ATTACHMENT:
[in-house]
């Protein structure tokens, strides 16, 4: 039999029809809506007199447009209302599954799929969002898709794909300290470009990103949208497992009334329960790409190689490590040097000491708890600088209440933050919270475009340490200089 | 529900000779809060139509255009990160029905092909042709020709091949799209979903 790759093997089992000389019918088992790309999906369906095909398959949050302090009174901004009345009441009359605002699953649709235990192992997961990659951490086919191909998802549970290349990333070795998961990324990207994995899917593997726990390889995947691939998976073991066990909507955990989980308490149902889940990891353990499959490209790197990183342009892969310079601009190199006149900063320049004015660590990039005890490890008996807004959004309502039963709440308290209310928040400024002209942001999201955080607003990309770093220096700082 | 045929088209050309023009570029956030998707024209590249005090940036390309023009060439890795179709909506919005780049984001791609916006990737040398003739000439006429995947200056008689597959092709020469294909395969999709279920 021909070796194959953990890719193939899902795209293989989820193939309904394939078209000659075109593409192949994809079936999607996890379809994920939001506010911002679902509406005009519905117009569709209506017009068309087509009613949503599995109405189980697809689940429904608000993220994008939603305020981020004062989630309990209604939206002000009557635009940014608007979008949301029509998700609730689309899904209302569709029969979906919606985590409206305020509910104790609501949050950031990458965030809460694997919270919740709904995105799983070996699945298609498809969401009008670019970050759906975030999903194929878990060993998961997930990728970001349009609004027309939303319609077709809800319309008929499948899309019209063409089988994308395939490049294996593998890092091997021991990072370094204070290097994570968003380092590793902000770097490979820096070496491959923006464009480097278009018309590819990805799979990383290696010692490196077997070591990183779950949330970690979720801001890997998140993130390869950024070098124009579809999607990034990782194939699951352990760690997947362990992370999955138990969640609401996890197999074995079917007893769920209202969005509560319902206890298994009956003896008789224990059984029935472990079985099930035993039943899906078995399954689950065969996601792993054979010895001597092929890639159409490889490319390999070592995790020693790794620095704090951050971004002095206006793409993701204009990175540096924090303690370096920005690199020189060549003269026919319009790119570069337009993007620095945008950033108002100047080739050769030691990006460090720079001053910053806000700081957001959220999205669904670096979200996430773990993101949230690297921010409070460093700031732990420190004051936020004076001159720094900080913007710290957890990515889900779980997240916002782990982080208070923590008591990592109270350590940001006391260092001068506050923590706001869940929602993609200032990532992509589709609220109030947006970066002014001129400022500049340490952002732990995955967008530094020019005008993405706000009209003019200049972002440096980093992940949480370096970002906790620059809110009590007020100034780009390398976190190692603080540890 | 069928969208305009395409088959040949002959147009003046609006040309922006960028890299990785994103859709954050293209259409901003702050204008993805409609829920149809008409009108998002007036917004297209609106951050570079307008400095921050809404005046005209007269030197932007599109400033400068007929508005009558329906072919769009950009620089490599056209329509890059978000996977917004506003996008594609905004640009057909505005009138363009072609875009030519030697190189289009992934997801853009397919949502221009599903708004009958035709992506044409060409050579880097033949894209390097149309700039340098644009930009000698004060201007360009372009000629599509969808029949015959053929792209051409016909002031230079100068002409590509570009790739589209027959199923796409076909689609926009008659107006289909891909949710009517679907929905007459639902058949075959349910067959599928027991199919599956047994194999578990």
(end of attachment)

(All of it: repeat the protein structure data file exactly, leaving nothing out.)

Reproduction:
[in-house]
């Protein structure tokens, strides 16, 4: 039999029809809506007199447009209302599954799929969002898709794909300290470009990103949208497992009334329960790409190689490590040097000491708890600088209440933050919270475009340490200089 | 529900000779809060139509255009990160029905092909042709020709091949799209979903 790759093997089992000389019918088992790309999906369906095909398959949050302090009174901004009345009441009359605002699953649709235990192992997961990659951490086919191909998802549970290349990333070795998961990324990207994995899917593997726990390889995947691939998976073991066990909507955990989980308490149902889940990891353990499959490209790197990183342009892969310079601009190199006149900063320049004015660590990039005890490890008996807004959004309502039963709440308290209310928040400024002209942001999201955080607003990309770093220096700082 | 045929088209050309023009570029956030998707024209590249005090940036390309023009060439890795179709909506919005780049984001791609916006990737040398003739000439006429995947200056008689597959092709020469294909395969999709279920 021909070796194959953990890719193939899902795209293989989820193939309904394939078209000659075109593409192949994809079936999607996890379809994920939001506010911002679902509406005009519905117009569709209506017009068309087509009613949503599995109405189980697809689940429904608000993220994008939603305020981020004062989630309990209604939206002000009557635009940014608007979008949301029509998700609730689309899904209302569709029969979906919606985590409206305020509910104790609501949050950031990458965030809460694997919270919740709904995105799983070996699945298609498809969401009008670019970050759906975030999903194929878990060993998961997930990728970001349009609004027309939303319609077709809800319309008929499948899309019209063409089988994308395939490049294996593998890092091997021991990072370094204070290097994570968003380092590793902000770097490979820096070496491959923006464009480097278009018309590819990805799979990383290696010692490196077997070591990183779950949330970690979720801001890997998140993130390869950024070098124009579809999607990034990782194939699951352990760690997947362990992370999955138990969640609401996890197999074995079917007893769920209202969005509560319902206890298994009956003896008789224990059984029935472990079985099930035993039943899906078995399954689950065969996601792993054979010895001597092929890639159409490889490319390999070592995790020693790794620095704090951050971004002095206006793409993701204009990175540096924090303690370096920005690199020189060549003269026919319009790119570069337009993007620095945008950033108002100047080739050769030691990006460090720079001053910053806000700081957001959220999205669904670096979200996430773990993101949230690297921010409070460093700031732990420190004051936020004076001159720094900080913007710290957890990515889900779980997240916002782990982080208070923590008591990592109270350590940001006391260092001068506050923590706001869940929602993609200032990532992509589709609220109030947006970066002014001129400022500049340490952002732990995955967008530094020019005008993405706000009209003019200049972002440096980093992940949480370096970002906790620059809110009590007020100034780009390398976190190692603080540890 | 069928969208305009395409088959040949002959147009003046609006040309922006960028890299990785994103859709954050293209259409901003702050204008993805409609829920149809008409009108998002007036917004297209609106951050570079307008400095921050809404005046005209007269030197932007599109400033400068007929508005009558329906072919769009950009620089490599056209329509890059978000996977917004506003996008594609905004640009057909505005009138363009072609875009030519030697190189289009992934997801853009397919949502221009599903708004009958035709992506044409060409050579880097033949894209390097149309700039340098644009930009000698004060201007360009372009000629599509969808029949015959053929792209051409016909002031230079100068002409590509570009790739589209027959199923796409076909689609926009008659107006289909891909949710009517679907929905007459639902058949075959349910067959599928027991199919599956047994194999578990």